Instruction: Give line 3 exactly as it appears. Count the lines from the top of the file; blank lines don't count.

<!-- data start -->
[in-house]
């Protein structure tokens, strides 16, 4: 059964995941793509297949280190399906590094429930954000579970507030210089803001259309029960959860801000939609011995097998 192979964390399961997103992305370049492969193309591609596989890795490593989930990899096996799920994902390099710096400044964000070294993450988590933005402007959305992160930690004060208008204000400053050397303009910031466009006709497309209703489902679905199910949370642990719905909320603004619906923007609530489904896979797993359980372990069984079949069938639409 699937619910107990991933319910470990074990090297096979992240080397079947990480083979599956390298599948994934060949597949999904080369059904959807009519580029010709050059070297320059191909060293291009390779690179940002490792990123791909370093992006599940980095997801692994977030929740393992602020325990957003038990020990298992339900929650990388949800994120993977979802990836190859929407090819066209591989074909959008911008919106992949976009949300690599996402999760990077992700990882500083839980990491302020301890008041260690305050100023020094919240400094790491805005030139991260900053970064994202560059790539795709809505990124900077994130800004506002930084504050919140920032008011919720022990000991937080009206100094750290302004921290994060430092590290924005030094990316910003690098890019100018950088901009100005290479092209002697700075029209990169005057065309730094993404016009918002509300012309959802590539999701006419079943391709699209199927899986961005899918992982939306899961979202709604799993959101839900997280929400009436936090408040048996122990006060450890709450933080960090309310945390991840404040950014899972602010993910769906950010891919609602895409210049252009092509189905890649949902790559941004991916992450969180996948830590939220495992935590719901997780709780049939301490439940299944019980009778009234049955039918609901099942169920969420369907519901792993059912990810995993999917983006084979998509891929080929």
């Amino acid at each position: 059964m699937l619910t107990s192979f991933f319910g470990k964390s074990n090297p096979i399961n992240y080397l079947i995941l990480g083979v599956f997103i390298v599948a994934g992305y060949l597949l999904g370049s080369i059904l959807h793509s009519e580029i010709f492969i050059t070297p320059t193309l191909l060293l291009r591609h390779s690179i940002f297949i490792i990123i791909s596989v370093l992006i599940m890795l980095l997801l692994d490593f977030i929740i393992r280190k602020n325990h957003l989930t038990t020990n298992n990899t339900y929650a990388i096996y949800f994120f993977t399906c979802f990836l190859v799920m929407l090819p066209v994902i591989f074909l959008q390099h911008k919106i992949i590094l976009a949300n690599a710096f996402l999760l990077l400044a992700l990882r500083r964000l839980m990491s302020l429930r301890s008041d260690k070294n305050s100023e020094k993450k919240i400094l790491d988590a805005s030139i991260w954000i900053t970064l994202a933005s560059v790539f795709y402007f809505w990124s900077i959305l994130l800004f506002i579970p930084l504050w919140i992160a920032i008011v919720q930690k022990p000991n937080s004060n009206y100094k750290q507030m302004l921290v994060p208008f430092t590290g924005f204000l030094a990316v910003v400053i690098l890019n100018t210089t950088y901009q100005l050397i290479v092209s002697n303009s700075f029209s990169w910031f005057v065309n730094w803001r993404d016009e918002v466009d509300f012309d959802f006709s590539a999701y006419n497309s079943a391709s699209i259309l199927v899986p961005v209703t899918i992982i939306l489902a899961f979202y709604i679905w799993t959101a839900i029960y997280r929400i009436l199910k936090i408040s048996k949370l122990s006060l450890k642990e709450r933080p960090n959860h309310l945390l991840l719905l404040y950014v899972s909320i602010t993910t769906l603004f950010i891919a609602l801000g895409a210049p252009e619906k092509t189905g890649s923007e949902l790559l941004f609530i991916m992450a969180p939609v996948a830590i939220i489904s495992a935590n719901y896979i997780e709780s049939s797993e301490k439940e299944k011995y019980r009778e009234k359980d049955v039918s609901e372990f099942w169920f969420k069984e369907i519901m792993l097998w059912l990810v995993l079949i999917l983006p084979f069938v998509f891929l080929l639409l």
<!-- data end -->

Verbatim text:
């Amino acid at each position: 059964m699937l619910t107990s192979f991933f319910g470990k964390s074990n090297p096979i399961n992240y080397l079947i995941l990480g083979v599956f997103i390298v599948a994934g992305y060949l597949l999904g370049s080369i059904l959807h793509s009519e580029i010709f492969i050059t070297p320059t193309l191909l060293l291009r591609h390779s690179i940002f297949i490792i990123i791909s596989v370093l992006i599940m890795l980095l997801l692994d490593f977030i929740i393992r280190k602020n325990h957003l989930t038990t020990n298992n990899t339900y929650a990388i096996y949800f994120f993977t399906c979802f990836l190859v799920m929407l090819p066209v994902i591989f074909l959008q390099h911008k919106i992949i590094l976009a949300n690599a710096f996402l999760l990077l400044a992700l990882r500083r964000l839980m990491s302020l429930r301890s008041d260690k070294n305050s100023e020094k993450k919240i400094l790491d988590a805005s030139i991260w954000i900053t970064l994202a933005s560059v790539f795709y402007f809505w990124s900077i959305l994130l800004f506002i579970p930084l504050w919140i992160a920032i008011v919720q930690k022990p000991n937080s004060n009206y100094k750290q507030m302004l921290v994060p208008f430092t590290g924005f204000l030094a990316v910003v400053i690098l890019n100018t210089t950088y901009q100005l050397i290479v092209s002697n303009s700075f029209s990169w910031f005057v065309n730094w803001r993404d016009e918002v466009d509300f012309d959802f006709s590539a999701y006419n497309s079943a391709s699209i259309l199927v899986p961005v209703t899918i992982i939306l489902a899961f979202y709604i679905w799993t959101a839900i029960y997280r929400i009436l199910k936090i408040s048996k949370l122990s006060l450890k642990e709450r933080p960090n959860h309310l945390l991840l719905l404040y950014v899972s909320i602010t993910t769906l603004f950010i891919a609602l801000g895409a210049p252009e619906k092509t189905g890649s923007e949902l790559l941004f609530i991916m992450a969180p939609v996948a830590i939220i489904s495992a935590n719901y896979i997780e709780s049939s797993e301490k439940e299944k011995y019980r009778e009234k359980d049955v039918s609901e372990f099942w169920f969420k069984e369907i519901m792993l097998w059912l990810v995993l079949i999917l983006p084979f069938v998509f891929l080929l639409l």